Myth: Winter Holiday Weight Gain is Inevitable
Thanksgiving starts the 6 weeks winter holiday eating season. You don't have to gain weight this year. Weight gain is OPTIONAL, and to opt out successfully you need a plan.
If you really want to avoid gaining weight this winter, you MUST have a plan. Failure to make a plan is planning to fail. Or, in this case, planning to gain.
What does a plan look like? It's includes knowing ahead of time how you will respond to predictable situations.
Do you know how you will politely say no when your mom offers you a third slice of pie?
Do you know how you will navigate your fourth holiday party of the weekend without consuming your 15th alcoholic drink in 2 days?
How will you eat the rest of the week after a weekend bender of egg nog and Christmas cookies?
How much water should you drink?
How much protein should you eat?
Lucky for us all, Working Against Gravity has published a holiday survival guide. You don't need to eat every single holiday cookie to enjoy the season, nor do you need to keep a bag of baby carrots hanging around your neck. You can have your fruit cake and eat it, too. The WAG guide will show you how.
The winter holidays are fun and stressful. This year why not create a plan that will help you navigate the churning seas of eggnog and pumpkin pie?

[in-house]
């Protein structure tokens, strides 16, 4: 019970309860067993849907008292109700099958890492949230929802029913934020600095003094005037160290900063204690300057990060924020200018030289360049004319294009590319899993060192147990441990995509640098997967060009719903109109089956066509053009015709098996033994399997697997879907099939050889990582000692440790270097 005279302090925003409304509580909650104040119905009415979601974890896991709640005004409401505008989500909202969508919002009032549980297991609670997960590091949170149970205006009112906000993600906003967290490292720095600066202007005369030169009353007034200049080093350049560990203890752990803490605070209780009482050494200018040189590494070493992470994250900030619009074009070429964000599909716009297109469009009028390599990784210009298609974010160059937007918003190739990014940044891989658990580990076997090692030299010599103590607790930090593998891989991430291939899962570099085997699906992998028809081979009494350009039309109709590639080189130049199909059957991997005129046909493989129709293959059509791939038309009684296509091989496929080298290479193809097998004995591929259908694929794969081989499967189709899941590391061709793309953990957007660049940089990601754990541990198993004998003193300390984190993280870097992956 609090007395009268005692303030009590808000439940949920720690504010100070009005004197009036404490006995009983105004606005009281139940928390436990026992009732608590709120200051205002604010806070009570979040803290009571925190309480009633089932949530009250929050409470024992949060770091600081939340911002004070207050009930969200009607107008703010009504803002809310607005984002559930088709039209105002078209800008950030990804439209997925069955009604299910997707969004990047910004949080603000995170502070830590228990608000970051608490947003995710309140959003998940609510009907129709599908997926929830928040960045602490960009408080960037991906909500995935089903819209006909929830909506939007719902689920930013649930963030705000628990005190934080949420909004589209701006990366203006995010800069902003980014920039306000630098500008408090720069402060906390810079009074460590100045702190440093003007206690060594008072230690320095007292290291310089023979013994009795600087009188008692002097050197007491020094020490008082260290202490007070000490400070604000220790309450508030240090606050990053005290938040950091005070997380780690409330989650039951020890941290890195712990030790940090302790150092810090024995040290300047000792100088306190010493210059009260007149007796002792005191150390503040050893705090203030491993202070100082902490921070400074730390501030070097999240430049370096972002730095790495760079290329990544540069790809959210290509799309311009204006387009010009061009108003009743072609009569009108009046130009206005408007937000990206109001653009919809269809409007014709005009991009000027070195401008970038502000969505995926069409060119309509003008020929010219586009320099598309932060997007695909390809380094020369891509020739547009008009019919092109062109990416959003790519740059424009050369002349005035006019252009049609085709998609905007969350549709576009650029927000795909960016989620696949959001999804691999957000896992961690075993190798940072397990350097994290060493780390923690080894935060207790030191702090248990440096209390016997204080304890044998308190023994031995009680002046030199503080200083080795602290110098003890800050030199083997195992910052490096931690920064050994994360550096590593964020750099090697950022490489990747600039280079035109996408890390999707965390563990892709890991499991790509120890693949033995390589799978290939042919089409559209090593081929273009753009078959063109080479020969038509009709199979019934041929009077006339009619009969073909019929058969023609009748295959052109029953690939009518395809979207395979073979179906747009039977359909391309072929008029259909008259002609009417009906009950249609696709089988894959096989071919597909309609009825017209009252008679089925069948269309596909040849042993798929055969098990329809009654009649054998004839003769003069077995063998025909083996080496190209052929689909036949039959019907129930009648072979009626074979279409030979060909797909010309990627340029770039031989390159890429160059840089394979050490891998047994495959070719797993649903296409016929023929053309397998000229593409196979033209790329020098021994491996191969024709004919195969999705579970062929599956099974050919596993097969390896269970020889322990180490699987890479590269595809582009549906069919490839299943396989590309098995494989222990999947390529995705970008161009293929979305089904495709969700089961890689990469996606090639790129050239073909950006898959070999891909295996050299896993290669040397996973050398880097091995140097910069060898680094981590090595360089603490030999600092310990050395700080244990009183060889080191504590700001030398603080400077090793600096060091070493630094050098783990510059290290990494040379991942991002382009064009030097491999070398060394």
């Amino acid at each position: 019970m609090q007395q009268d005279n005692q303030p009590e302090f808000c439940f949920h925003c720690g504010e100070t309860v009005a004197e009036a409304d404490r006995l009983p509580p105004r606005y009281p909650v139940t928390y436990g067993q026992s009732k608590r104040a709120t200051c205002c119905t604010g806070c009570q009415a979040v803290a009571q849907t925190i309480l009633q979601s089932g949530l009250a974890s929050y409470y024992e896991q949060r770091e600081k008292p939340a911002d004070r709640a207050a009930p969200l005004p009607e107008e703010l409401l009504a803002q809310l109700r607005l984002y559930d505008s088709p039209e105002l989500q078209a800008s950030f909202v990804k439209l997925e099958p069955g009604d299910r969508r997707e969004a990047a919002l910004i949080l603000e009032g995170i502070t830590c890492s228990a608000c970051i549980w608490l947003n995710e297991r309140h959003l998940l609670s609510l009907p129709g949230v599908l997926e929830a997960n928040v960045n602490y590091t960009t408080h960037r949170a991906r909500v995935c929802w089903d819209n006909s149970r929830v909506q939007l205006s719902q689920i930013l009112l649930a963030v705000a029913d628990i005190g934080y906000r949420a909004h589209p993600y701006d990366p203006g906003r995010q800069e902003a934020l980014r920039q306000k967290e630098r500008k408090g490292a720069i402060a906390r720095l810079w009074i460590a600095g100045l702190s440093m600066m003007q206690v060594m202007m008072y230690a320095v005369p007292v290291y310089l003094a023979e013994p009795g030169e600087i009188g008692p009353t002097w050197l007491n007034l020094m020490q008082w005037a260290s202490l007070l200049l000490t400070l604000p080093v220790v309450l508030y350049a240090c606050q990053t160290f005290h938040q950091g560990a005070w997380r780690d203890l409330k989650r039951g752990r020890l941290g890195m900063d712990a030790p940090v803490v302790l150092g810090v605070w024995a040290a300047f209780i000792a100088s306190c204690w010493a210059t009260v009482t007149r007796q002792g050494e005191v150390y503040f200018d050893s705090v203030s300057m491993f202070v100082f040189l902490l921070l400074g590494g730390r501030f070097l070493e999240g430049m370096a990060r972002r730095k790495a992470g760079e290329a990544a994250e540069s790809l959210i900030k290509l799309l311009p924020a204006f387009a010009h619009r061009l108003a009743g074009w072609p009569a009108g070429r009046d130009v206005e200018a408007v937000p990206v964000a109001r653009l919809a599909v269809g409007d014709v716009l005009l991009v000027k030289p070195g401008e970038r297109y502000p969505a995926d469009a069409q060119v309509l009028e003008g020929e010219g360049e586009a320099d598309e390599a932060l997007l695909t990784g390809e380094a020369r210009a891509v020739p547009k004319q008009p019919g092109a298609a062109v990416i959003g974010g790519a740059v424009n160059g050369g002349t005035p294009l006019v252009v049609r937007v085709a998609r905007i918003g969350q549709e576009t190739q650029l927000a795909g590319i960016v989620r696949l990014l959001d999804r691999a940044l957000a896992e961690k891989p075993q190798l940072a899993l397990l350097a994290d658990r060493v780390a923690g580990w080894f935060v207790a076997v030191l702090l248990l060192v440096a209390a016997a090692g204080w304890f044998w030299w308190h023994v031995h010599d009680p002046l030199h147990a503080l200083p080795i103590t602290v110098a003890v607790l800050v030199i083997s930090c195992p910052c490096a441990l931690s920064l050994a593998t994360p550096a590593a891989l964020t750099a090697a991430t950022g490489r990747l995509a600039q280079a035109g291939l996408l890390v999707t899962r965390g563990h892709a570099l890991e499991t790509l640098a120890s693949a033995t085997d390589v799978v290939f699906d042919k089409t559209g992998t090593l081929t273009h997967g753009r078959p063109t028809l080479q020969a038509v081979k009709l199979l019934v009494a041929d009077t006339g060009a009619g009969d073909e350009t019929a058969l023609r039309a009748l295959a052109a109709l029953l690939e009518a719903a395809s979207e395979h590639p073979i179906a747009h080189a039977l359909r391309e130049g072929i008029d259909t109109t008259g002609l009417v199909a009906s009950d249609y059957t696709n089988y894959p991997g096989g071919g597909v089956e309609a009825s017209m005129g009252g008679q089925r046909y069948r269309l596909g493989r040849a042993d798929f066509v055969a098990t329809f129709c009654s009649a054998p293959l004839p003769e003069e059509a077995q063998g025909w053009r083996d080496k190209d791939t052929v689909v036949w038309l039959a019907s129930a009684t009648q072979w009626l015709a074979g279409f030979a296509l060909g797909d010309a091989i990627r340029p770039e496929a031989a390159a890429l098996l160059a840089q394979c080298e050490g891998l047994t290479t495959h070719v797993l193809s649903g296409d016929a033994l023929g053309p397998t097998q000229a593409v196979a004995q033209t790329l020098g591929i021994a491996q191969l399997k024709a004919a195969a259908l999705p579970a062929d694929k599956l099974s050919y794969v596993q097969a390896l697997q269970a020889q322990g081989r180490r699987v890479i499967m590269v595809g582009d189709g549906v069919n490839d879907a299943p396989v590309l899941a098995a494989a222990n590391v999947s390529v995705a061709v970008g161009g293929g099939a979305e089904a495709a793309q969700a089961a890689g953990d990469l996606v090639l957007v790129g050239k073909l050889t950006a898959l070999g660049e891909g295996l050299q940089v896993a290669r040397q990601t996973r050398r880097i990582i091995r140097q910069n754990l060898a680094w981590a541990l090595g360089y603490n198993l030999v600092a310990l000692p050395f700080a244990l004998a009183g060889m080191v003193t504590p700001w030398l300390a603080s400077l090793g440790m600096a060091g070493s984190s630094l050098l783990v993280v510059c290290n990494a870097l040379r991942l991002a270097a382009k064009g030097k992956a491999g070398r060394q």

Myth: Rest is the Same as Recovery
Every Sunday is a rest day from the gym. We encourage everyone to take it easy, get outside and play, and take a nap. While a rest day is super important to prevent over-training, rest alone is not enough in an effective recovery program.
CrossFit is the sport of fitness, meaning it is more than just an exercise program, it is a sport in its own right. Ask any athlete about rest vs. recovery and they'll tell you rest is the absence of of effort, movement or exertion, while recovery is a set of specific actions that aid the body, mind and spirit in recuperating from current training and prepares us for our next training session.
We all have heard about the deleterious affects of over-training, e.g. fatigue, weight gain, performance decline, sleep disruption, pain, and a lack of excitement for training. In reality, over-training is really under-recovering. The folks at Whole9 Life describe recovery as,
"the restorative process by which you regain a state of 'normalcy'; health and balance. (If your 'normal' is not 'healthy,' perhaps you should spend some time considering that.)
Are you actively and deliberately recovering from your CrossFit workouts, competitions, and other physically stressful events? Answer these 10 questions from the Whole9 Life folks to see if you're under-recovered from your CrossFit workouts.
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